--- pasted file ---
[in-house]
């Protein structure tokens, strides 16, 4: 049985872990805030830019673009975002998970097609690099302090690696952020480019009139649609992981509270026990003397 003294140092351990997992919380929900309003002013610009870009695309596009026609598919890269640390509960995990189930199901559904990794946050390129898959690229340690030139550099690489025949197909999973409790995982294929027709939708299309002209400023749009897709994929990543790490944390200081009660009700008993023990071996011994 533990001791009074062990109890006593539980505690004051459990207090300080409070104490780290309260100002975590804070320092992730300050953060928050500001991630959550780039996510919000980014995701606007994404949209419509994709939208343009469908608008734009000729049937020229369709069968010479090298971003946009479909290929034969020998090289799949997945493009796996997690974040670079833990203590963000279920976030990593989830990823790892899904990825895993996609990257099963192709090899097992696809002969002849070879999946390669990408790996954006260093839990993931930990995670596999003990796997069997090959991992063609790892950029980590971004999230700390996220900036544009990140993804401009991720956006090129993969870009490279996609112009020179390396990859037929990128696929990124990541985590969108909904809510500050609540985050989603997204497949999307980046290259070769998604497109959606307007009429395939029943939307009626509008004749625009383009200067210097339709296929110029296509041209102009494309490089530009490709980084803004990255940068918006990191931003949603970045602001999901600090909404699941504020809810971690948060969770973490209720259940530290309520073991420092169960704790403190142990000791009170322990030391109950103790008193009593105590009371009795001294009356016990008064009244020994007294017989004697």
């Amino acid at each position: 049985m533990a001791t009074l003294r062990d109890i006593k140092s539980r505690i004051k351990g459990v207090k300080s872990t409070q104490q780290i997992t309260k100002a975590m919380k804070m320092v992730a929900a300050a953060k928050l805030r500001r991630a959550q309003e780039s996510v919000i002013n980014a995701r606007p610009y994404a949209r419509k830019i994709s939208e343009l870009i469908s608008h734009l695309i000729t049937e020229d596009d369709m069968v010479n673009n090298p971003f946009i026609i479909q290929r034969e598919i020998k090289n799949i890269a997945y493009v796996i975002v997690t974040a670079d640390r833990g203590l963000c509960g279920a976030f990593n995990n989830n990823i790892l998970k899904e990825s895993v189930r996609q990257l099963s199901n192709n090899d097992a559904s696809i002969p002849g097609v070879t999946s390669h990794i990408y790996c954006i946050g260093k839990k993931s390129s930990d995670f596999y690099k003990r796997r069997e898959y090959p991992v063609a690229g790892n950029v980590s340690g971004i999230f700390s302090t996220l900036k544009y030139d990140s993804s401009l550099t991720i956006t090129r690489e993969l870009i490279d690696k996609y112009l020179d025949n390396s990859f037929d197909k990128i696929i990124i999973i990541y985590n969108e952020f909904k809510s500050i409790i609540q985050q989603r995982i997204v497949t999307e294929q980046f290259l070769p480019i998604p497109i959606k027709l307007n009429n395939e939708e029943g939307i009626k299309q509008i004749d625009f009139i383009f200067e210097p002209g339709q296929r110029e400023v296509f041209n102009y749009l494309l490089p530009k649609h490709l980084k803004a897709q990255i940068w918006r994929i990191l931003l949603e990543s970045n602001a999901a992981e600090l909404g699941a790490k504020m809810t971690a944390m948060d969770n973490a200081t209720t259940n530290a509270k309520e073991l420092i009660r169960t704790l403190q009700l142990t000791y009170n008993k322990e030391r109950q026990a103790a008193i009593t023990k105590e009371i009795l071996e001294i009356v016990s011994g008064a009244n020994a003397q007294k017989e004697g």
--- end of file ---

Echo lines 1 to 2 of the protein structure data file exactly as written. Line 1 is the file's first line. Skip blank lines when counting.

[in-house]
């Protein structure tokens, strides 16, 4: 049985872990805030830019673009975002998970097609690099302090690696952020480019009139649609992981509270026990003397 003294140092351990997992919380929900309003002013610009870009695309596009026609598919890269640390509960995990189930199901559904990794946050390129898959690229340690030139550099690489025949197909999973409790995982294929027709939708299309002209400023749009897709994929990543790490944390200081009660009700008993023990071996011994 533990001791009074062990109890006593539980505690004051459990207090300080409070104490780290309260100002975590804070320092992730300050953060928050500001991630959550780039996510919000980014995701606007994404949209419509994709939208343009469908608008734009000729049937020229369709069968010479090298971003946009479909290929034969020998090289799949997945493009796996997690974040670079833990203590963000279920976030990593989830990823790892899904990825895993996609990257099963192709090899097992696809002969002849070879999946390669990408790996954006260093839990993931930990995670596999003990796997069997090959991992063609790892950029980590971004999230700390996220900036544009990140993804401009991720956006090129993969870009490279996609112009020179390396990859037929990128696929990124990541985590969108909904809510500050609540985050989603997204497949999307980046290259070769998604497109959606307007009429395939029943939307009626509008004749625009383009200067210097339709296929110029296509041209102009494309490089530009490709980084803004990255940068918006990191931003949603970045602001999901600090909404699941504020809810971690948060969770973490209720259940530290309520073991420092169960704790403190142990000791009170322990030391109950103790008193009593105590009371009795001294009356016990008064009244020994007294017989004697």